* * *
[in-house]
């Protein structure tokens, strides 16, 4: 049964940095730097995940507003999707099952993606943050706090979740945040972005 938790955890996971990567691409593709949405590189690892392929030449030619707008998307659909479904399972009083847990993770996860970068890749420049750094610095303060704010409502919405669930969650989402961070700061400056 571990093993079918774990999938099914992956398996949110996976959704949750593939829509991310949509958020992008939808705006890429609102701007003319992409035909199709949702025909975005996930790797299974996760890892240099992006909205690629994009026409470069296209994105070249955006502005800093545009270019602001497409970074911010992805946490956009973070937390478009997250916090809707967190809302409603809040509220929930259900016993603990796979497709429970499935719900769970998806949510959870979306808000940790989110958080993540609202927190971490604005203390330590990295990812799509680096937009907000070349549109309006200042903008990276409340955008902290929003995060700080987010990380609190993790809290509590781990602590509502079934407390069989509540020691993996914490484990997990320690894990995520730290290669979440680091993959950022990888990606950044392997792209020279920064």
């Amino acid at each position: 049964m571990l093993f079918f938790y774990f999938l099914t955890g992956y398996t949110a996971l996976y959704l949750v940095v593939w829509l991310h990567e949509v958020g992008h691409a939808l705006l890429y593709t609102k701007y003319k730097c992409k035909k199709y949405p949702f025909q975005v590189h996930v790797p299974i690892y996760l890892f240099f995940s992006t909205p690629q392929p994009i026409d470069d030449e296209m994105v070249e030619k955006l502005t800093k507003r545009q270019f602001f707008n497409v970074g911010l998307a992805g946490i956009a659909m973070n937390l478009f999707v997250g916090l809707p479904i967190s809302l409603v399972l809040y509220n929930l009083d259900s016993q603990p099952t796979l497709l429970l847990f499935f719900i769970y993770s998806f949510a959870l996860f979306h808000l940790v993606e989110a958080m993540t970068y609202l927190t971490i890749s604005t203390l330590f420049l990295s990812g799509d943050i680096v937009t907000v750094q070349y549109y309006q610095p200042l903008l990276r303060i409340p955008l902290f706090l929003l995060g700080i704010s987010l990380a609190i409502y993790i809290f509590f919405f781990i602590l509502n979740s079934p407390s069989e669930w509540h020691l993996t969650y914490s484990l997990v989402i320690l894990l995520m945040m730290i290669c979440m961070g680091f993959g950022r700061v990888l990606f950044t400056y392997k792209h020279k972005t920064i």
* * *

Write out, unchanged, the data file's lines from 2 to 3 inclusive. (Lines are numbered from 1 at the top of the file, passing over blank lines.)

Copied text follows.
């Protein structure tokens, strides 16, 4: 049964940095730097995940507003999707099952993606943050706090979740945040972005 938790955890996971990567691409593709949405590189690892392929030449030619707008998307659909479904399972009083847990993770996860970068890749420049750094610095303060704010409502919405669930969650989402961070700061400056 571990093993079918774990999938099914992956398996949110996976959704949750593939829509991310949509958020992008939808705006890429609102701007003319992409035909199709949702025909975005996930790797299974996760890892240099992006909205690629994009026409470069296209994105070249955006502005800093545009270019602001497409970074911010992805946490956009973070937390478009997250916090809707967190809302409603809040509220929930259900016993603990796979497709429970499935719900769970998806949510959870979306808000940790989110958080993540609202927190971490604005203390330590990295990812799509680096937009907000070349549109309006200042903008990276409340955008902290929003995060700080987010990380609190993790809290509590781990602590509502079934407390069989509540020691993996914490484990997990320690894990995520730290290669979440680091993959950022990888990606950044392997792209020279920064």
């Amino acid at each position: 049964m571990l093993f079918f938790y774990f999938l099914t955890g992956y398996t949110a996971l996976y959704l949750v940095v593939w829509l991310h990567e949509v958020g992008h691409a939808l705006l890429y593709t609102k701007y003319k730097c992409k035909k199709y949405p949702f025909q975005v590189h996930v790797p299974i690892y996760l890892f240099f995940s992006t909205p690629q392929p994009i026409d470069d030449e296209m994105v070249e030619k955006l502005t800093k507003r545009q270019f602001f707008n497409v970074g911010l998307a992805g946490i956009a659909m973070n937390l478009f999707v997250g916090l809707p479904i967190s809302l409603v399972l809040y509220n929930l009083d259900s016993q603990p099952t796979l497709l429970l847990f499935f719900i769970y993770s998806f949510a959870l996860f979306h808000l940790v993606e989110a958080m993540t970068y609202l927190t971490i890749s604005t203390l330590f420049l990295s990812g799509d943050i680096v937009t907000v750094q070349y549109y309006q610095p200042l903008l990276r303060i409340p955008l902290f706090l929003l995060g700080i704010s987010l990380a609190i409502y993790i809290f509590f919405f781990i602590l509502n979740s079934p407390s069989e669930w509540h020691l993996t969650y914490s484990l997990v989402i320690l894990l995520m945040m730290i290669c979440m961070g680091f993959g950022r700061v990888l990606f950044t400056y392997k792209h020279k972005t920064i």